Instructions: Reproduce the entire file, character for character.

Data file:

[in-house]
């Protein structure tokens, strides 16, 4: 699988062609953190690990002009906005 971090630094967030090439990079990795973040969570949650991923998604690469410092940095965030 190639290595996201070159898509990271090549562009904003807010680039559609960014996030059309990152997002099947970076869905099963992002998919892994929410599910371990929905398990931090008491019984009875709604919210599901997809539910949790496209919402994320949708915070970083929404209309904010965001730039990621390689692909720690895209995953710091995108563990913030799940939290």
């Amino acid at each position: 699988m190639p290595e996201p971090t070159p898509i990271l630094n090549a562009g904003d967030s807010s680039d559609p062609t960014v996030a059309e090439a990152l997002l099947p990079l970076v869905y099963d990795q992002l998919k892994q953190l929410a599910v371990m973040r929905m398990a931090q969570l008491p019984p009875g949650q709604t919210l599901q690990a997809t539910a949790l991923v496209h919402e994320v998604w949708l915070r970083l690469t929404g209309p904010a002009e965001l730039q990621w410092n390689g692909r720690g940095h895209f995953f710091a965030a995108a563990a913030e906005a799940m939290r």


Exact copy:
[in-house]
């Protein structure tokens, strides 16, 4: 699988062609953190690990002009906005 971090630094967030090439990079990795973040969570949650991923998604690469410092940095965030 190639290595996201070159898509990271090549562009904003807010680039559609960014996030059309990152997002099947970076869905099963992002998919892994929410599910371990929905398990931090008491019984009875709604919210599901997809539910949790496209919402994320949708915070970083929404209309904010965001730039990621390689692909720690895209995953710091995108563990913030799940939290």
């Amino acid at each position: 699988m190639p290595e996201p971090t070159p898509i990271l630094n090549a562009g904003d967030s807010s680039d559609p062609t960014v996030a059309e090439a990152l997002l099947p990079l970076v869905y099963d990795q992002l998919k892994q953190l929410a599910v371990m973040r929905m398990a931090q969570l008491p019984p009875g949650q709604t919210l599901q690990a997809t539910a949790l991923v496209h919402e994320v998604w949708l915070r970083l690469t929404g209309p904010a002009e965001l730039q990621w410092n390689g692909r720690g940095h895209f995953f710091a965030a995108a563990a913030e906005a799940m939290r």